CONTACT: BECKY SOGLIN
Iowa City IA 52242
(319) 335-6660; fax (319) 384-4638
Release: July 10, 2002
Photo: Frank Faraci, Ph.D., UI professor of internal medicine and
pharmacology and lead investigator of the program for the past five years.
UI Gets $6.8 Million Grant Renewal For
Brain Blood Vessel Studies
of Iowa investigators have received a major grant renewal for a research program
that allows them to study cerebral vascular biology -- how blood vessels function
in the brain under normal and diseased conditions. The National Institute
of Neurological Disorders and Stroke, part of the National Institutes of Health
(NIH), awarded the five-year, nearly $6.8 million grant renewal, which is
effective from June 2002 to May 2007.
It is the fourth NIH grant for the UI Cerebral Vascular Biology Program,
which was established with NIH support in 1987. The program received five-year
grant renewals in 1992 and 1997. A major focus of the now 15-year program
is to better understand what happens to blood vessels that supply the brain
when risk factors exist for carotid artery disease and stroke, said Frank
Faraci, Ph.D., UI professor of internal medicine and pharmacology and lead
investigator of the program for the past five years.
"Our basic goals are to learn more about how cerebral blood vessels
function normally and then to understand abnormalities in these vessels that
cause clotting or contribute to stroke or vasospasm in the brain," Faraci
said. "We focus on what goes wrong, that is, what abnormal mechanisms
get activated and contribute to vascular disease. We also are trying to better
define the protective mechanisms that may work for a while but eventually
fail with chronic disease.
"If you can better understand these functions, then you can potentially
design drugs or therapies to appropriately affect these mechanisms,"
A stroke, or "brain attack," occurs when blood supplied through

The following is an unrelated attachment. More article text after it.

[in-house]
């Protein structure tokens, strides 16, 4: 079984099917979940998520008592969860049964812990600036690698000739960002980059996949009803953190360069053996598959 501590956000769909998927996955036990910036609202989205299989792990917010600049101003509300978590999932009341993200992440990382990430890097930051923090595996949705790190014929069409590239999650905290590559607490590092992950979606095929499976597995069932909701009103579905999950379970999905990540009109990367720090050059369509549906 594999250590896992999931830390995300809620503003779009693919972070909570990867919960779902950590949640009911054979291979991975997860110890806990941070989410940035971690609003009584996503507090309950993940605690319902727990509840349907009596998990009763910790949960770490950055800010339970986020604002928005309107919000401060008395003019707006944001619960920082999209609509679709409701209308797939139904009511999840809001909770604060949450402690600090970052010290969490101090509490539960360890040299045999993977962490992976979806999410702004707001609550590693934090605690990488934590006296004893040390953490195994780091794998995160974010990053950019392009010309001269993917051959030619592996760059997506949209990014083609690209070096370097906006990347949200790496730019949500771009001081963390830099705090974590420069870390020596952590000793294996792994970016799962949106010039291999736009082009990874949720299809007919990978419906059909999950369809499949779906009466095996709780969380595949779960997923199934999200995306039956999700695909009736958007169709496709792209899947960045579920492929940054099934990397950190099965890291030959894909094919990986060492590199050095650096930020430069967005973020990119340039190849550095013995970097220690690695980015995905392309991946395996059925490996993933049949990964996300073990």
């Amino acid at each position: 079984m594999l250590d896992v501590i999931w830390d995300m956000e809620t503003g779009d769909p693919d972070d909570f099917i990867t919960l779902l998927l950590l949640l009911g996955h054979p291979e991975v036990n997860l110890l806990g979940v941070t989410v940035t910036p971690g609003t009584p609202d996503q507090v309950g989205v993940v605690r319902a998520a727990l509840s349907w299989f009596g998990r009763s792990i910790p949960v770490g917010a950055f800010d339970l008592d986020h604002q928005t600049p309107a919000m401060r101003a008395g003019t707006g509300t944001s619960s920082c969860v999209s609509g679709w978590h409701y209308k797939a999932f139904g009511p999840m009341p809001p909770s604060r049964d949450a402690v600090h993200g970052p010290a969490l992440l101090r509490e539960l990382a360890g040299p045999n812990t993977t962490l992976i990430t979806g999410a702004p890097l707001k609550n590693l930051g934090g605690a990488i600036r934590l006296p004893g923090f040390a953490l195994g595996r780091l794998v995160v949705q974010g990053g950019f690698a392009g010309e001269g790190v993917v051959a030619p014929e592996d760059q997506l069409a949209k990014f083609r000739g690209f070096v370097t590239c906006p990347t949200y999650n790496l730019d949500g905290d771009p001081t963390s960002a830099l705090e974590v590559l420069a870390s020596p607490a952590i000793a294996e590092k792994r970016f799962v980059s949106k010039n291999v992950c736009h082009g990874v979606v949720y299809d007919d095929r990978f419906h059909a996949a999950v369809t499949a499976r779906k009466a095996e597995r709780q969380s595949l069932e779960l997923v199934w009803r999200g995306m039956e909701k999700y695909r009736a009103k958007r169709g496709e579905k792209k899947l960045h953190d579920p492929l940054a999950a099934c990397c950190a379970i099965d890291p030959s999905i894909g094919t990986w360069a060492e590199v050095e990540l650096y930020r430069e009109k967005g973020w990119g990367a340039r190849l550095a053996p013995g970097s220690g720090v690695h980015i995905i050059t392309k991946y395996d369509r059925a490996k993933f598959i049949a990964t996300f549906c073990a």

a carotid artery or other blood vessel to the brain is cut off (ischemic)
or when a blood vessel in the brain ruptures, causing blood to leak into the
spaces around blood cells (hemorrhagic). The two carotid arteries are located
in the neck and are the major source of blood supply to the head.
The UI program includes four major projects, each led by a different investigator
within the UI Roy J. and Lucille A. Carver College of Medicine. Collectively,
the studies examine how the following conditions affect the structure and
function of brain blood vessels: high blood pressure (hypertension), diabetes,
inflammation, high cholesterol (hypercholesterolemia), and high homocysteine
Faraci said the teams rely heavily on the use of two approaches to study
and define the changes that occur at the molecular level within the blood
vessel wall. These approaches include studies of genetically altered mice
and gene transfer methods.
A large number of publications have resulted from the UI program's first
15 years of research. Recently, one project contributed to the identification
of homocysteine as a risk factor that has effects like those of high cholesterol.
Research within the UI program has demonstrated that the amino acid homocysteine
produces carotid and cerebral vascular dysfunction that may contribute to
blood clotting by damaging endothelial cells lining the arteries.
"With high levels of homocysteine, cerebral blood vessels become dysfunctional,
and the likelihood of stroke goes up," Faraci said.
In addition to Faraci, UI investigators involved in one or more of the four
study areas are: Donald Heistad, M.D., UI Foundation Distinguished Professor,
and the Zahn Cardiology Professor in internal medicine; Carol Gunnett, Ph.D.,
associate research scientist in internal medicine; Gary Baumbach, M.D., professor
of pathology; Steven Lentz, M.D., Ph.D., associate professor of internal medicine;
and Curt Sigmund, Ph.D., professor of internal medicine and physiology and
biophysics. Heistad, Baumbach and Lentz also are staff practitioners at the
Veterans Affairs Medical Center (VAMC) in Iowa City. In addition, Heistad
and Lentz are VAMC researchers.
Faraci noted the importance of the collaborative effort behind the Cerebral
Vascular Biology Program.
"I believe that our program is an excellent example of how focused collaboration
results in accomplishments that truly are greater than the sum of the parts,"
he said. "You get much more done working together in a synergistic manner
toward a common goal."
According to the American Stroke Association, a division of the American
Heart Association, each year nearly 700,000 Americans have a stroke, and nearly
160,000 die from the condition. Stroke is the third leading cause of death
in the United Sates and a leading cause of severe and often permanent disabilities.
The American Stroke Association can be visited online at www.strokeassociation.org/.
Visit the National Institute of Neurological Disorders and Stroke at www.ninds.nih.gov/.